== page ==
Feeling COVID Shame? You Aren’t Alone



Almost three years into the pandemic, most of us have either tested positive for COVID-19 or know of someone who has. Not only has this pandemic become a recurring issue in our daily lives, but it has also created psychological ramifications that are important to address. According to Mayo Clinic, COVID could cause stress, anxiety, fear, and depression, or could exacerbate already existing mental health disorders. To add to all of these problems surrounding our mental health, many people who have tested positive have experienced feelings of guilt, shame, and perseverative cognition—questioning what they could’ve done differently and backtracking their actions. Therefore, it is imperative for many to understand that these cognitive biases are dangerous and unhelpful, and can lead our minds to develop different emotional responses. 

If you do feel these emotions, it is important to know you are not alone. In fact, a late 2020 study that surveyed around 1,500 Americans found that 25% of them said they would feel ashamed if they had caught the virus. I have conducted written interviews to explore these emotions, explain why we feel them, and find out how we can cope with them. The people I interviewed were:

Janna Han, 14, student

Emma Lee, 15, student

Ian Sun, 18, student

Smahi Vijay,  student

Sophie Dugan, 15, student

When asked if “they felt guilty and/or shame when they contacted COVID,” most of the interviewees responded with yes. Yet when asked why, each of the interviewees had different reasons. For instance, Janna Han explained that she “felt guilty because there was a stigma to getting sick,” which is a common answer for many. In fact, many mental health researchers have found that people are less prone to report and notify others about their COVID diagnosis compared to other viruses like the flu. This includes healthcare workers, those who travel, those who have become in contact with someone with the virus, and more. It is imperative that many understand that this stigma creates psychological burdens, anxiety, isolation, and guilt for those infected.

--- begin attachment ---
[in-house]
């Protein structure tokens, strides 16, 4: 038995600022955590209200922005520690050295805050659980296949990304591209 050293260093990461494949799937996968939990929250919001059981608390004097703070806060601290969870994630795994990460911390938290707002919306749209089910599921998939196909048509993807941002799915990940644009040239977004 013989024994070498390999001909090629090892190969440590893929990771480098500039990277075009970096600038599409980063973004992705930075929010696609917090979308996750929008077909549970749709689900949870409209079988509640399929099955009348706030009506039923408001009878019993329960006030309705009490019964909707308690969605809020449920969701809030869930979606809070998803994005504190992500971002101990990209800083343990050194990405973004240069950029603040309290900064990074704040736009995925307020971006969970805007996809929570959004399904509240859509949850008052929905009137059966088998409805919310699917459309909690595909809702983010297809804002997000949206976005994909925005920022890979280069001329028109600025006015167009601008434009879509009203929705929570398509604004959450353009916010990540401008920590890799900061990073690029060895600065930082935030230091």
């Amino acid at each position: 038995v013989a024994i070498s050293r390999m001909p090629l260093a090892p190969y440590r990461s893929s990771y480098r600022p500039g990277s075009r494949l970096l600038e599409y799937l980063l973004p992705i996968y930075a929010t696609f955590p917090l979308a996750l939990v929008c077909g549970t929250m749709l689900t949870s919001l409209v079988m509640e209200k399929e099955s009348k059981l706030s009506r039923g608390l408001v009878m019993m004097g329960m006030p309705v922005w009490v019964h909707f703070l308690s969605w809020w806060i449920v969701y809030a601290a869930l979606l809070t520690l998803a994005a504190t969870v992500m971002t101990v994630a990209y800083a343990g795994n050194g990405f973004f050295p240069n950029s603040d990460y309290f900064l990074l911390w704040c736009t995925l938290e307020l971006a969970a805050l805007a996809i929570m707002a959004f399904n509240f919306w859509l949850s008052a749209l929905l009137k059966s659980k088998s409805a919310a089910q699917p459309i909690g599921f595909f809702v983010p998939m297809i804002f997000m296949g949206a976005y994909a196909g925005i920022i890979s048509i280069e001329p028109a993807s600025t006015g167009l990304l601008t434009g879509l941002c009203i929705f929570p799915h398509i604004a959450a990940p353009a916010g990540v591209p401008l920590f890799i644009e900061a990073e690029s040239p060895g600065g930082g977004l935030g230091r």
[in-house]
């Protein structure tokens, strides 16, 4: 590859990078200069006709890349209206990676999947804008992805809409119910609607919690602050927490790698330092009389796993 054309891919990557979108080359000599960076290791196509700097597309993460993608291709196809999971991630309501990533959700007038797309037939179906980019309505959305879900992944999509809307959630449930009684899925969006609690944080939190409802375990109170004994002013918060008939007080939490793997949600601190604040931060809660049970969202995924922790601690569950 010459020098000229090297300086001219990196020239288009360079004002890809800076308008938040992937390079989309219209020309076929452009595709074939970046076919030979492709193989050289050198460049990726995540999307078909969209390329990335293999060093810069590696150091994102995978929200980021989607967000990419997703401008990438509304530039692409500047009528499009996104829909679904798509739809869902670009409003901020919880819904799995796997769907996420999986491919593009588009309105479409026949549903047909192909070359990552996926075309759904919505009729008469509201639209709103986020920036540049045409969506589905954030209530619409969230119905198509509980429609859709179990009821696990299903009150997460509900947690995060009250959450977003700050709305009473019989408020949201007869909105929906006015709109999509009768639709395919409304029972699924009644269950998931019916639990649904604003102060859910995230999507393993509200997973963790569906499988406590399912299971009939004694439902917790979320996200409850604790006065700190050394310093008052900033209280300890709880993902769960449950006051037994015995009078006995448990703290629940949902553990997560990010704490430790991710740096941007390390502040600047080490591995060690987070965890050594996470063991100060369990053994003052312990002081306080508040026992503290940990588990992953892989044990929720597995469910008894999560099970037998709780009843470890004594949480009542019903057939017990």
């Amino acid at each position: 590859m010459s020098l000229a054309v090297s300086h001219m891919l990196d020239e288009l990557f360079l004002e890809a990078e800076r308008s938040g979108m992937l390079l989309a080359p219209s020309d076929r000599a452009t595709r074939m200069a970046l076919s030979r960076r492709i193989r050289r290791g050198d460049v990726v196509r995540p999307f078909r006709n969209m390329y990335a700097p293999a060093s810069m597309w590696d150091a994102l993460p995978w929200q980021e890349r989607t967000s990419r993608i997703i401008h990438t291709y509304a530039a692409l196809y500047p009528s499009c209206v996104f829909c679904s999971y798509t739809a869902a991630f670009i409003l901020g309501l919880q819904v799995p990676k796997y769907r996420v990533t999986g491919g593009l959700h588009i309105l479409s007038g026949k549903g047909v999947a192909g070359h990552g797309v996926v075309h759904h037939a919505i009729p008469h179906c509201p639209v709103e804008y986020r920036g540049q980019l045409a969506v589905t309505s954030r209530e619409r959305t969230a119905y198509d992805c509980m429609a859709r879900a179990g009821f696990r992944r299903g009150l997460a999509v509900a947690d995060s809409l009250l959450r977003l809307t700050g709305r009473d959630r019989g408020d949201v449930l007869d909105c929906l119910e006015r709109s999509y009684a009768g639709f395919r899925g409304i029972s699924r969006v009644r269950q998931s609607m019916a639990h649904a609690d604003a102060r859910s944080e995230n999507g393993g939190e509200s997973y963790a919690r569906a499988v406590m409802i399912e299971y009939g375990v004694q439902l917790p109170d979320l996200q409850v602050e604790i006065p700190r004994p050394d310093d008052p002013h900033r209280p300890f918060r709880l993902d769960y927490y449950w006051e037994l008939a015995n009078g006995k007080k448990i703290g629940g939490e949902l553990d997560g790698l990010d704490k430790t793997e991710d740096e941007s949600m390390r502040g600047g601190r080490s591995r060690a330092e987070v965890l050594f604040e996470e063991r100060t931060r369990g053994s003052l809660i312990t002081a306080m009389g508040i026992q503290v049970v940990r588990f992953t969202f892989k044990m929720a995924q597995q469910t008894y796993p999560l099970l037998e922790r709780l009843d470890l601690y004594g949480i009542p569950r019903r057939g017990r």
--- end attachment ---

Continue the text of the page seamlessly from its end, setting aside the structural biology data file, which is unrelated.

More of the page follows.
Another reason some felt guilty is that they were worried about spreading the virus to others. It is not rare to feel that unpleasant stressed thought, asking yourself if you had given others the virus, especially to the elderly or those who are immunosuppressed. Ian Sun described this feeling of concern, saying “I worried that me walking around a fully packed (albeit masked) school in 2022 meant that I spread the virus to dozens of people. What really worried me is that I passed the virus onto some of my friends, something I cannot tolerate in my mind.” In addition, Emma Lee shared how she was worried she had disrupted the lives of others. “After I tested positive, I was afraid I had infected some of my friends who were sure to have plans that would have been canceled if they did contract COVID from me.” 

With many feeling guilty, it has become common for people to think about what they did wrong and think back on their actions, especially if they took precautions. For instance, Janna Han thought about “at what exact point [she] contracted the virus and tried to trace it back to see what [she] could have done differently.” These thoughts are known as hindsight bias, rumination, or perseverative cognition. Many tend to look back at events thinking about what could have happened and imagining ways that an event could have turned out differently. These all-consuming thoughts are a type of counterfactual thinking and can have a negative impact on psychological and physiological health. Yet despite its negative effects, this type of thinking is frequent in almost everyone’s lives, with most interviewers admitting that they had “questioned or backtracked their previous actions.”